The Creative Negotiating

Creative negotiating is a quest for mutual-gain synergies—to match your assets to the other party’s needs, and vice versa. It takes more than a collaborative mindset; it’s an act of imagination. Creative negotiators unlock hidden opportunities to capture more total value in the deal. 

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Strategic Negotiating, Part II:


Breaking Through in a Cut-Price Marketplace

The Last Newsletter

In our last newsletter, we told the story of Starbucks and United, and how they worked together to help catapult Starbucks into the S&P 500 while forever changing the image of airline coffee. But not all creative negotiators work with iconic corporate brands and high-level strategic partnerships. Most of our clients are more everyday buyers or sellers—and our program works for them, too.

Have you ever really wanted a deal, but knew you were too far apart to settle as soon as you heard the other side’s position? In negotiating parlance, you were deadlocked.

At Mobus Creative Negotiating, we don’t believe that every deal at impasse contains some magical solution. But our research suggests that more often than not, negotiations fail when they might be rescued by a more advanced approach—a more enterprising, imaginative, creative approach.

The 20 Percent Problem

Take our friend Tom, a graduate of our two-day seminar. He works in purchasing for a merchandising chain that battles the Goliaths of the consumer electronics sector. Some years ago, he was thrown for a loss when Walmart and its Asian supplier made an exclusive deal for alarm clocks—then a critical item for Tom—at an ultra-low price point. Soon Walmart was dominating the marketplace; Tom’s company was getting killed. 

Tom is a resourceful guy. He found a Taiwan manufacturer with a great price, but it was still 20 percent too high for Tom’s chain to compete with Walmart. He bargained as hard as he could, but the manufacturer held firm. Both sides wracked their brains to take out cost: Modify the performance specs? Change the materials…the packaging…the shipping and logistics? Finally the manufacturer said: “Look, if I go any lower, there’s no margin for me.” Even with all those changes, a competitive price trim would take them below their cost of production.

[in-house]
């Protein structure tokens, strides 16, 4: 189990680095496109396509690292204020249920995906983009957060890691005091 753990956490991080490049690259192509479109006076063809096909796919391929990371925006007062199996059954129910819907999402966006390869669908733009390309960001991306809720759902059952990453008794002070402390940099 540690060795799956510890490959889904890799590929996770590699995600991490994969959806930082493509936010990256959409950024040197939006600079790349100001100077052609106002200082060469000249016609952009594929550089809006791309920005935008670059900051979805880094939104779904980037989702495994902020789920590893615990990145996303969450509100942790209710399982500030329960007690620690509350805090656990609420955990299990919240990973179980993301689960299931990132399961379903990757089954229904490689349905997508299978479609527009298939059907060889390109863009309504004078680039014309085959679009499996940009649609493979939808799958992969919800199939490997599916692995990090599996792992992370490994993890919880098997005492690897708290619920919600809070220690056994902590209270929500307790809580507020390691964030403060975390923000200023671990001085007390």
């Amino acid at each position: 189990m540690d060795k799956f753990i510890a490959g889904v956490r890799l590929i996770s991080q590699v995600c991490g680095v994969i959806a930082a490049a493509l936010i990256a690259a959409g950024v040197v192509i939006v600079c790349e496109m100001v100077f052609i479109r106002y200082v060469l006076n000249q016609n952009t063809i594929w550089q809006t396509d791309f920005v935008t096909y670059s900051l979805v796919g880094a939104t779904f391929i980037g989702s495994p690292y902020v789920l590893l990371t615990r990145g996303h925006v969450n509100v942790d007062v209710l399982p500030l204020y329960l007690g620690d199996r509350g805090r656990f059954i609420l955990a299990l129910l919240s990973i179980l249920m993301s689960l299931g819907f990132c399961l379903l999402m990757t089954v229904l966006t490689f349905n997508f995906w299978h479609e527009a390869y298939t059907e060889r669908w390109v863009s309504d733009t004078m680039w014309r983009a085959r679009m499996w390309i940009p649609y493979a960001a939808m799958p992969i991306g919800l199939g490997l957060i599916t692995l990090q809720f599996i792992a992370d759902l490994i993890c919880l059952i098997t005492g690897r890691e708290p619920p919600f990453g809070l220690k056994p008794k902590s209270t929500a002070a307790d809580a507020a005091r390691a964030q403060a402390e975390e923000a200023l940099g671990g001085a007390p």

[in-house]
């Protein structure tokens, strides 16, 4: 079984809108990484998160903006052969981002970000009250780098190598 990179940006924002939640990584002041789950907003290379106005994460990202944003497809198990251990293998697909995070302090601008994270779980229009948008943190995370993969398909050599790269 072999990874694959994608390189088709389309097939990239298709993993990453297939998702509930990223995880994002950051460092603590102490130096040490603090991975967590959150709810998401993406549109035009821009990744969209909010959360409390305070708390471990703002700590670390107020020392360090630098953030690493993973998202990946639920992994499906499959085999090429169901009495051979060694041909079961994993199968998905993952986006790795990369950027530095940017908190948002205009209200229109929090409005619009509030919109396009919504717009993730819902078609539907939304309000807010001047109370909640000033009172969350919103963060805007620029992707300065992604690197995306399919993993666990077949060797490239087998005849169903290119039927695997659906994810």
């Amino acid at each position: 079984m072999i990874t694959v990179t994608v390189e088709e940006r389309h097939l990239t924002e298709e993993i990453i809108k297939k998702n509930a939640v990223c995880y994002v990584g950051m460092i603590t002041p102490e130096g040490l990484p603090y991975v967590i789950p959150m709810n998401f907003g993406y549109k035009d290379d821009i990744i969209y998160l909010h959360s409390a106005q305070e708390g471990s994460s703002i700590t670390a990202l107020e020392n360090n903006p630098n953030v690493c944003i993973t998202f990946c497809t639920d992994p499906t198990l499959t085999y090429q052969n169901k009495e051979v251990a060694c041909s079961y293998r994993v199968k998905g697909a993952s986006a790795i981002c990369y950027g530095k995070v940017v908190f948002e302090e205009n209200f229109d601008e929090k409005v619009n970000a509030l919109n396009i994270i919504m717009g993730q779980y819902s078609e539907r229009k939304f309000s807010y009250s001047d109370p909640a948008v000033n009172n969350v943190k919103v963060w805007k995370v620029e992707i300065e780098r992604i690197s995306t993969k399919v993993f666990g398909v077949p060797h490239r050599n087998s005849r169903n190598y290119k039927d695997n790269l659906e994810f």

Impasse and Inspiration

“I thought that was the end of the road,” Tom told me. “I just couldn’t see any way to make this deal.” What turned it around was a point he recalled from our seminar: the difference between bargaining and deal-making. In bargaining, we ask ourselves: What do I need to get out of this negotiation? It’s the traditional “power” approach to leverage the best possible price at the other side’s expense. In deal-making, we shift our focus from the tactical to the strategic: What does the other side need that they might not have considered?  And: Is there a way for me to meet their needs by opening new possibilities in the deal?

So Tom set price aside—for the moment—and started thinking like a deal-maker. After asking many complicated questions, now he posed a simple one: “By the way, what’s your production cycle?”

And the manufacturer replied, “In the summer, things are really slow. We have to shut down one of our three assembly lines and lay off a quarter of our workforce. Then we hire back in the fall.” As Tom probed further, he discovered that the best of the laid-off workers invariably found jobs elsewhere. Which meant the company had to hire new people each September and train them, at an annual cost of hundreds of thousands of dollars.

Tom said, “What if you produced our entire order during your slow season instead of monthly, and then we warehoused the items until we needed them? If you could keep your good workers year-round, wouldn’t that save you more than a 20 percent discount?”

It would and it did. Tom got the price he needed to compete, and the Taiwan supplier found a way to boost profitability while selling its clocks below production cost. Our client broke the deadlock through creative deal-making—first by exploring mutual opportunities, then by putting himself in the supplier’s shoes. 

In the 20th century, effective negotiation was characterized by zero-sum toughness. But today’s complex, global economy requires ever more collaboration and creativity. And that’s where we come in.


Our Mission

At Mobus Creative Negotiating, our mission is to show you how to find more profitable outcomes in deals large and small. We can help you improve your negotiation skills by gauging the other party’s pressures and needs—by turning a transaction into a strategic relationship. To learn more about our Creative Negotiating seminars, visit us at